Turning Into a Marathon Runner in Under a Month

I went from a non-runner to a marathon runner in a month and this is what I learned:

  1. Everyone underestimates their potential 

I made a goal for this summer to run a marathon, and without running more than a mile for almost for a whole year I knew it was going to be challenging but possible. That’s not what I was told. Articles and family members told me that I needed more time than summer. I needed to ease into running and not overdo it in a month’s time. Running 26.2 miles was not easy by any means but it can be accomplished in a much smaller time frame than people believe. 

People underestimate their abilities and potential to accomplish a goal.

They refuse to set goals because they are afraid of failure.

Or because they perceive that they are not capable of the goal. The human mind and body are so much stronger than perceived.

  1. Pain is necessary 

If you run and then stop when it starts to hurt, you’re not going to get very far. Pain happens from the first 100 yards to the 26th mile. There’s no getting around it.

Pain is necessary.

But the funniest thing is if you keep on going the pain usually goes away, but then transfers to another part of your body. I have had a knee injury since high school and it prevented me from running, I thought. Within one week of running hard. I didn’t need knee support and it is in the best condition since my junior year of high school.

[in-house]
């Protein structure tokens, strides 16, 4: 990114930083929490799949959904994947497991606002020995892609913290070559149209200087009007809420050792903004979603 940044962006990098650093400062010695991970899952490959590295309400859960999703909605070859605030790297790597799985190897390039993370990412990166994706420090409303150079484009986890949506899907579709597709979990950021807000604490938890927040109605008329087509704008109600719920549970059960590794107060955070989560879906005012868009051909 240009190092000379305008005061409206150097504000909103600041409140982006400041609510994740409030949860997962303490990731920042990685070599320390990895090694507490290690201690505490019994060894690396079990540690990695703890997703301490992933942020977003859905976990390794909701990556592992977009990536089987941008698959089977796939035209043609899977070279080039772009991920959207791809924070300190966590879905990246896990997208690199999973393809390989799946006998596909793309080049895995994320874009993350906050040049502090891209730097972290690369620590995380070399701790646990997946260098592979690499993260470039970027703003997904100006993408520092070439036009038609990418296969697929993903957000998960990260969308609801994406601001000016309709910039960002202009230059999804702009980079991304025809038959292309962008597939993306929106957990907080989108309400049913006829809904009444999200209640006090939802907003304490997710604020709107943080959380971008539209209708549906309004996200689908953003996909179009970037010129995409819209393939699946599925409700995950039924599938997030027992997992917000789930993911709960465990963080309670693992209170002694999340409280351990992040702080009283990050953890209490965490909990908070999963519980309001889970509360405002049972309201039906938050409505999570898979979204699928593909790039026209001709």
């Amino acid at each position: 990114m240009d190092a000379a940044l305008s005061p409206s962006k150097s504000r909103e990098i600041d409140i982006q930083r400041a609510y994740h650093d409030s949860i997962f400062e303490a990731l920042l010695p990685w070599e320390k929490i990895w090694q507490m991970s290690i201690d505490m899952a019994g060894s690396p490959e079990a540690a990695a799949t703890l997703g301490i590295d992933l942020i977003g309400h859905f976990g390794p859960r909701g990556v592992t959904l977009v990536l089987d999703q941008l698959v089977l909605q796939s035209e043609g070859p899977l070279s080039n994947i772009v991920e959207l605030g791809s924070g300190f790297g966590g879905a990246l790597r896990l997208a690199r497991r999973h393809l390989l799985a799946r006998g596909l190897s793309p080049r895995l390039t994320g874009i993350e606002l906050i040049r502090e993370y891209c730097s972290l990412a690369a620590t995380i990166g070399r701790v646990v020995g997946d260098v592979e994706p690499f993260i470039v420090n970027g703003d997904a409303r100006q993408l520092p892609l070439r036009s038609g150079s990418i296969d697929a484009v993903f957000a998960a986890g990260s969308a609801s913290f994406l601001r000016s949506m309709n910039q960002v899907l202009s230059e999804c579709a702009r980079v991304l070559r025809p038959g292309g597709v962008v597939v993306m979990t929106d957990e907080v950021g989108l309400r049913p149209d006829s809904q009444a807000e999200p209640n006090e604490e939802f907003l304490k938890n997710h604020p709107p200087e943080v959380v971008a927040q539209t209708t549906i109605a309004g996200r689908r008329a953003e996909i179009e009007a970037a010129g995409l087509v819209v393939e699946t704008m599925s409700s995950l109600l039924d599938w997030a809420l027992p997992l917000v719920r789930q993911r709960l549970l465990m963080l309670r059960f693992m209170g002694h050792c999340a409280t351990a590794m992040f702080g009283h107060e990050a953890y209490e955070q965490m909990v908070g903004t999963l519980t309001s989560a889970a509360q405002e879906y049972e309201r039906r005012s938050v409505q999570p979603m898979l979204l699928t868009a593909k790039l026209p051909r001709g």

Pain is necessary and most of the time pushing through the pain is the only option. 

      3. Goals are good for self-discipline and humility 

I thought I was awesome.

I finished a marathon in 5:24:22 in 102 degrees of heat. That was a good goal to keep myself self-disciplined for a month but after that, I didn’t run for a week and a half. I slept in, started to cheat on my diet and lost the drive to better myself. I told myself “I need to rest” and “I have accomplished enough.”

This was a huge mistake.

This caused me to fail on 3 other goals I had for July, and that’s the best part about goals. Not that you feel good after accomplishing them but when you fail. You remind yourself that you are not that great and your effort was not enough.

Failure gives you the 2 options: to settle with your progress or continue to work hard and accomplish those goals in the future.

Don’t settle.

“Keep Hammering” - Cameron Hanes

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